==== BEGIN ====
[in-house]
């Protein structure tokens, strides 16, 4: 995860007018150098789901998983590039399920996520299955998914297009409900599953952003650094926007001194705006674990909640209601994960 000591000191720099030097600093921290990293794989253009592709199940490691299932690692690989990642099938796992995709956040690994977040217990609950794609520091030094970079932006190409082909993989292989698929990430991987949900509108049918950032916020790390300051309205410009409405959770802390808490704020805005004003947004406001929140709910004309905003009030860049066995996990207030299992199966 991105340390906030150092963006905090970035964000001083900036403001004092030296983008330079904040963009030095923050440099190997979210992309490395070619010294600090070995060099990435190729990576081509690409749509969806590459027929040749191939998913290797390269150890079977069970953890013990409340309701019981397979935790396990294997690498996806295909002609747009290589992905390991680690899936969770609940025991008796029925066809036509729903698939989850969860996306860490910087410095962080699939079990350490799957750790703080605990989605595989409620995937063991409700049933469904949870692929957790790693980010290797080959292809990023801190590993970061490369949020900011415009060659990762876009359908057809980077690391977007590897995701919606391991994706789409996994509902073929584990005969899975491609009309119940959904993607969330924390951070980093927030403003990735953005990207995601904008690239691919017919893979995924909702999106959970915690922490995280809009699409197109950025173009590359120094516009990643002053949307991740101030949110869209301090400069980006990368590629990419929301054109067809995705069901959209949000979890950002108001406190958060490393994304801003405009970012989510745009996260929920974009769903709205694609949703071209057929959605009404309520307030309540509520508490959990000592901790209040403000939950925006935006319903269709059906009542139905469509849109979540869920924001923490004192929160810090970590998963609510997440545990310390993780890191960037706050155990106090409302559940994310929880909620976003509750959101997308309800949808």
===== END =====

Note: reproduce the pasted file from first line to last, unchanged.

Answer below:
[in-house]
């Protein structure tokens, strides 16, 4: 995860007018150098789901998983590039399920996520299955998914297009409900599953952003650094926007001194705006674990909640209601994960 000591000191720099030097600093921290990293794989253009592709199940490691299932690692690989990642099938796992995709956040690994977040217990609950794609520091030094970079932006190409082909993989292989698929990430991987949900509108049918950032916020790390300051309205410009409405959770802390808490704020805005004003947004406001929140709910004309905003009030860049066995996990207030299992199966 991105340390906030150092963006905090970035964000001083900036403001004092030296983008330079904040963009030095923050440099190997979210992309490395070619010294600090070995060099990435190729990576081509690409749509969806590459027929040749191939998913290797390269150890079977069970953890013990409340309701019981397979935790396990294997690498996806295909002609747009290589992905390991680690899936969770609940025991008796029925066809036509729903698939989850969860996306860490910087410095962080699939079990350490799957750790703080605990989605595989409620995937063991409700049933469904949870692929957790790693980010290797080959292809990023801190590993970061490369949020900011415009060659990762876009359908057809980077690391977007590897995701919606391991994706789409996994509902073929584990005969899975491609009309119940959904993607969330924390951070980093927030403003990735953005990207995601904008690239691919017919893979995924909702999106959970915690922490995280809009699409197109950025173009590359120094516009990643002053949307991740101030949110869209301090400069980006990368590629990419929301054109067809995705069901959209949000979890950002108001406190958060490393994304801003405009970012989510745009996260929920974009769903709205694609949703071209057929959605009404309520307030309540509520508490959990000592901790209040403000939950925006935006319903269709059906009542139905469509849109979540869920924001923490004192929160810090970590998963609510997440545990310390993780890191960037706050155990106090409302559940994310929880909620976003509750959101997308309800949808």